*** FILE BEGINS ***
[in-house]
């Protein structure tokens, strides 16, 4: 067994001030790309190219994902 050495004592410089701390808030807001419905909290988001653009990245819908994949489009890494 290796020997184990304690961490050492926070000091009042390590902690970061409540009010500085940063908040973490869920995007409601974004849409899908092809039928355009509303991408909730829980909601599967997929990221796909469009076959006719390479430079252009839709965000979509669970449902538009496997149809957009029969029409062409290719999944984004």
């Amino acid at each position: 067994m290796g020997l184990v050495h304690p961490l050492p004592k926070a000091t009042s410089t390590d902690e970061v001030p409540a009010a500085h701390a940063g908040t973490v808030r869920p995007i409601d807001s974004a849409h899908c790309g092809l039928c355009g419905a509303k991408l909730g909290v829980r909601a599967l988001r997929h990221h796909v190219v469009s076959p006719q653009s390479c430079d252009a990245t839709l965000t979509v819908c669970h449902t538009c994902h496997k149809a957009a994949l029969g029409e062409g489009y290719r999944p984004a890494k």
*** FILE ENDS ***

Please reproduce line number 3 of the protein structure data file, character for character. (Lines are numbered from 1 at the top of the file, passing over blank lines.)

């Amino acid at each position: 067994m290796g020997l184990v050495h304690p961490l050492p004592k926070a000091t009042s410089t390590d902690e970061v001030p409540a009010a500085h701390a940063g908040t973490v808030r869920p995007i409601d807001s974004a849409h899908c790309g092809l039928c355009g419905a509303k991408l909730g909290v829980r909601a599967l988001r997929h990221h796909v190219v469009s076959p006719q653009s390479c430079d252009a990245t839709l965000t979509v819908c669970h449902t538009c994902h496997k149809a957009a994949l029969g029409e062409g489009y290719r999944p984004a890494k």